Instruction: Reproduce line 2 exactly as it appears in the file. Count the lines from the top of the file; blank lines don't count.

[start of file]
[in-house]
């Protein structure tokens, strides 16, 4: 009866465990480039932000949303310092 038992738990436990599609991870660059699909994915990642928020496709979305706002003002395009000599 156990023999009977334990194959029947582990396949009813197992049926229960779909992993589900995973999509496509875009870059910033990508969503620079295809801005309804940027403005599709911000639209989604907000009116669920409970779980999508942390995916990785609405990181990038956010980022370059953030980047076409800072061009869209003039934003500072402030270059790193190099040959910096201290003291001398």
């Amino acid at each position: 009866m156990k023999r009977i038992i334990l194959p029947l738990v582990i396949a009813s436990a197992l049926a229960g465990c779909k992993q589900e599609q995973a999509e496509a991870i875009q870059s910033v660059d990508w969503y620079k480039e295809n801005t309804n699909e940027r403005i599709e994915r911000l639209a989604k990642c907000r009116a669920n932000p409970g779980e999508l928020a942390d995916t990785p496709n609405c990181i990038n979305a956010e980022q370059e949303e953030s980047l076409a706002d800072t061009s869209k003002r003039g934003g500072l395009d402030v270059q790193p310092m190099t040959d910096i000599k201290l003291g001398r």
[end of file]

């Protein structure tokens, strides 16, 4: 009866465990480039932000949303310092 038992738990436990599609991870660059699909994915990642928020496709979305706002003002395009000599 156990023999009977334990194959029947582990396949009813197992049926229960779909992993589900995973999509496509875009870059910033990508969503620079295809801005309804940027403005599709911000639209989604907000009116669920409970779980999508942390995916990785609405990181990038956010980022370059953030980047076409800072061009869209003039934003500072402030270059790193190099040959910096201290003291001398």